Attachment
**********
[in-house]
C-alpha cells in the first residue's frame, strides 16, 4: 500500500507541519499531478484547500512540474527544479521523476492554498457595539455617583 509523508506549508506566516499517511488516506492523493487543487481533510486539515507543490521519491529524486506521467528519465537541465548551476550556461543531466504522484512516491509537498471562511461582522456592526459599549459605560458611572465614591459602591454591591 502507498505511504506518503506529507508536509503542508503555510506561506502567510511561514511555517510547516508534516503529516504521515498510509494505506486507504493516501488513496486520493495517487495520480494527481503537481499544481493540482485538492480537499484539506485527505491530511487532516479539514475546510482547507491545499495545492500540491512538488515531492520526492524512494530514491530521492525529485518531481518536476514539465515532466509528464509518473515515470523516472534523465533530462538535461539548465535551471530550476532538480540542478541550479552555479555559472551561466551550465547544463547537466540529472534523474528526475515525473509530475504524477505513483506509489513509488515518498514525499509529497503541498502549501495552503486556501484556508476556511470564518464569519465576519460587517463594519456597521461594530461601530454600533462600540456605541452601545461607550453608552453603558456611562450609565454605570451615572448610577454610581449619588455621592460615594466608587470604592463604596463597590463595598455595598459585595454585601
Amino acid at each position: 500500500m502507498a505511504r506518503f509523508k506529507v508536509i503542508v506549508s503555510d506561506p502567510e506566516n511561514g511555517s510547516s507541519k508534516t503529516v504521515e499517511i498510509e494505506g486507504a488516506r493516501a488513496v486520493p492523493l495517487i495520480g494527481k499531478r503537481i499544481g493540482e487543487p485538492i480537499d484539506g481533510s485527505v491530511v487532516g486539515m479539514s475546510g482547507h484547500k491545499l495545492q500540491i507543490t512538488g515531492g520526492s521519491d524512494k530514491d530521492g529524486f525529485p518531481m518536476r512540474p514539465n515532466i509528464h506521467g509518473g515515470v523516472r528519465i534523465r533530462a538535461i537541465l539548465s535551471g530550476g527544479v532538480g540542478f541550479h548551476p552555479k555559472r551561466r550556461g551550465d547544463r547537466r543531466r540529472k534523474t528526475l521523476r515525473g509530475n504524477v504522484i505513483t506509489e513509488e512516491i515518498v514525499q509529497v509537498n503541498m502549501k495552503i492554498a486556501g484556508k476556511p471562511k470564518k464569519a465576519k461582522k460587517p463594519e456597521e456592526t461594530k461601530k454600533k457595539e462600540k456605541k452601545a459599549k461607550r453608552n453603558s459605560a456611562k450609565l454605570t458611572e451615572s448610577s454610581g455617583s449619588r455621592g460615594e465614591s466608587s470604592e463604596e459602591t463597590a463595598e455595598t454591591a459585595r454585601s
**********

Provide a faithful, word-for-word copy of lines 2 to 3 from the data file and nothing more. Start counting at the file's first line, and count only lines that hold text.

C-alpha cells in the first residue's frame, strides 16, 4: 500500500507541519499531478484547500512540474527544479521523476492554498457595539455617583 509523508506549508506566516499517511488516506492523493487543487481533510486539515507543490521519491529524486506521467528519465537541465548551476550556461543531466504522484512516491509537498471562511461582522456592526459599549459605560458611572465614591459602591454591591 502507498505511504506518503506529507508536509503542508503555510506561506502567510511561514511555517510547516508534516503529516504521515498510509494505506486507504493516501488513496486520493495517487495520480494527481503537481499544481493540482485538492480537499484539506485527505491530511487532516479539514475546510482547507491545499495545492500540491512538488515531492520526492524512494530514491530521492525529485518531481518536476514539465515532466509528464509518473515515470523516472534523465533530462538535461539548465535551471530550476532538480540542478541550479552555479555559472551561466551550465547544463547537466540529472534523474528526475515525473509530475504524477505513483506509489513509488515518498514525499509529497503541498502549501495552503486556501484556508476556511470564518464569519465576519460587517463594519456597521461594530461601530454600533462600540456605541452601545461607550453608552453603558456611562450609565454605570451615572448610577454610581449619588455621592460615594466608587470604592463604596463597590463595598455595598459585595454585601
Amino acid at each position: 500500500m502507498a505511504r506518503f509523508k506529507v508536509i503542508v506549508s503555510d506561506p502567510e506566516n511561514g511555517s510547516s507541519k508534516t503529516v504521515e499517511i498510509e494505506g486507504a488516506r493516501a488513496v486520493p492523493l495517487i495520480g494527481k499531478r503537481i499544481g493540482e487543487p485538492i480537499d484539506g481533510s485527505v491530511v487532516g486539515m479539514s475546510g482547507h484547500k491545499l495545492q500540491i507543490t512538488g515531492g520526492s521519491d524512494k530514491d530521492g529524486f525529485p518531481m518536476r512540474p514539465n515532466i509528464h506521467g509518473g515515470v523516472r528519465i534523465r533530462a538535461i537541465l539548465s535551471g530550476g527544479v532538480g540542478f541550479h548551476p552555479k555559472r551561466r550556461g551550465d547544463r547537466r543531466r540529472k534523474t528526475l521523476r515525473g509530475n504524477v504522484i505513483t506509489e513509488e512516491i515518498v514525499q509529497v509537498n503541498m502549501k495552503i492554498a486556501g484556508k476556511p471562511k470564518k464569519a465576519k461582522k460587517p463594519e456597521e456592526t461594530k461601530k454600533k457595539e462600540k456605541k452601545a459599549k461607550r453608552n453603558s459605560a456611562k450609565l454605570t458611572e451615572s448610577s454610581g455617583s449619588r455621592g460615594e465614591s466608587s470604592e463604596e459602591t463597590a463595598e455595598t454591591a459585595r454585601s